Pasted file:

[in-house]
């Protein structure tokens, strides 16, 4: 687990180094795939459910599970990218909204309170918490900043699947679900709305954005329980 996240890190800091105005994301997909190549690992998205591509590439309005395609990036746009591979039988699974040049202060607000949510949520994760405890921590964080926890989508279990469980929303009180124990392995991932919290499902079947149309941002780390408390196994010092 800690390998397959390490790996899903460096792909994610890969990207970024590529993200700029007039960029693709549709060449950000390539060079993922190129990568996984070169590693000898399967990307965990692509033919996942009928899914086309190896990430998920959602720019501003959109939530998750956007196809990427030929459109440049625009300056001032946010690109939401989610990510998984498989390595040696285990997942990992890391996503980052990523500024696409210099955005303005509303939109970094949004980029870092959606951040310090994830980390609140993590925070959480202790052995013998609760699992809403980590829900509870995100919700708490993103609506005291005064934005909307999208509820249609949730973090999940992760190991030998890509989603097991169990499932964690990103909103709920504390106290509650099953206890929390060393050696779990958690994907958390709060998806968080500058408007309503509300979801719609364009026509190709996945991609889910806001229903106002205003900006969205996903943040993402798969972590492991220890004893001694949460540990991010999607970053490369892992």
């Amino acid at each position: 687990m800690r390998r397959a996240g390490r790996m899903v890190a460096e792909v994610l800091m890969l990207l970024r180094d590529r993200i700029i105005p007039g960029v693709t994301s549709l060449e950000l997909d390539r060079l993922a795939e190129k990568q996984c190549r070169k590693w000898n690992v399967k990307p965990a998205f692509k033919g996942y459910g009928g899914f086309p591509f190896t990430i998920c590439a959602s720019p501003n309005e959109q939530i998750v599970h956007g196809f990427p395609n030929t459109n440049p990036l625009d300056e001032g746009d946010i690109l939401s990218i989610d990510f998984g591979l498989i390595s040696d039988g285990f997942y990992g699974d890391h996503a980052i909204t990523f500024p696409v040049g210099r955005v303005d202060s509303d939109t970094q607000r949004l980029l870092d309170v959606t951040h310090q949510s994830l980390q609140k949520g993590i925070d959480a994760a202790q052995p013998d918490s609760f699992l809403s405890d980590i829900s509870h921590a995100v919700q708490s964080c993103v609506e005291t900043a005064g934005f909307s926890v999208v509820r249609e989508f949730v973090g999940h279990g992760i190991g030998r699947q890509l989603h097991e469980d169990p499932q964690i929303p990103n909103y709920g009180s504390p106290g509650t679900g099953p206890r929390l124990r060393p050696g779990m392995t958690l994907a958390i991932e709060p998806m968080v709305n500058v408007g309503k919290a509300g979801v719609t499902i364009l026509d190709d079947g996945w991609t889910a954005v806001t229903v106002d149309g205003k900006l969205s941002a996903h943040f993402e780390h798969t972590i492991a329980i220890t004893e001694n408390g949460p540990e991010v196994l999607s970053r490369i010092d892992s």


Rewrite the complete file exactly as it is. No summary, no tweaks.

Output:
[in-house]
């Protein structure tokens, strides 16, 4: 687990180094795939459910599970990218909204309170918490900043699947679900709305954005329980 996240890190800091105005994301997909190549690992998205591509590439309005395609990036746009591979039988699974040049202060607000949510949520994760405890921590964080926890989508279990469980929303009180124990392995991932919290499902079947149309941002780390408390196994010092 800690390998397959390490790996899903460096792909994610890969990207970024590529993200700029007039960029693709549709060449950000390539060079993922190129990568996984070169590693000898399967990307965990692509033919996942009928899914086309190896990430998920959602720019501003959109939530998750956007196809990427030929459109440049625009300056001032946010690109939401989610990510998984498989390595040696285990997942990992890391996503980052990523500024696409210099955005303005509303939109970094949004980029870092959606951040310090994830980390609140993590925070959480202790052995013998609760699992809403980590829900509870995100919700708490993103609506005291005064934005909307999208509820249609949730973090999940992760190991030998890509989603097991169990499932964690990103909103709920504390106290509650099953206890929390060393050696779990958690994907958390709060998806968080500058408007309503509300979801719609364009026509190709996945991609889910806001229903106002205003900006969205996903943040993402798969972590492991220890004893001694949460540990991010999607970053490369892992």
């Amino acid at each position: 687990m800690r390998r397959a996240g390490r790996m899903v890190a460096e792909v994610l800091m890969l990207l970024r180094d590529r993200i700029i105005p007039g960029v693709t994301s549709l060449e950000l997909d390539r060079l993922a795939e190129k990568q996984c190549r070169k590693w000898n690992v399967k990307p965990a998205f692509k033919g996942y459910g009928g899914f086309p591509f190896t990430i998920c590439a959602s720019p501003n309005e959109q939530i998750v599970h956007g196809f990427p395609n030929t459109n440049p990036l625009d300056e001032g746009d946010i690109l939401s990218i989610d990510f998984g591979l498989i390595s040696d039988g285990f997942y990992g699974d890391h996503a980052i909204t990523f500024p696409v040049g210099r955005v303005d202060s509303d939109t970094q607000r949004l980029l870092d309170v959606t951040h310090q949510s994830l980390q609140k949520g993590i925070d959480a994760a202790q052995p013998d918490s609760f699992l809403s405890d980590i829900s509870h921590a995100v919700q708490s964080c993103v609506e005291t900043a005064g934005f909307s926890v999208v509820r249609e989508f949730v973090g999940h279990g992760i190991g030998r699947q890509l989603h097991e469980d169990p499932q964690i929303p990103n909103y709920g009180s504390p106290g509650t679900g099953p206890r929390l124990r060393p050696g779990m392995t958690l994907a958390i991932e709060p998806m968080v709305n500058v408007g309503k919290a509300g979801v719609t499902i364009l026509d190709d079947g996945w991609t889910a954005v806001t229903v106002d149309g205003k900006l969205s941002a996903h943040f993402e780390h798969t972590i492991a329980i220890t004893e001694n408390g949460p540990e991010v196994l999607s970053r490369i010092d892992s």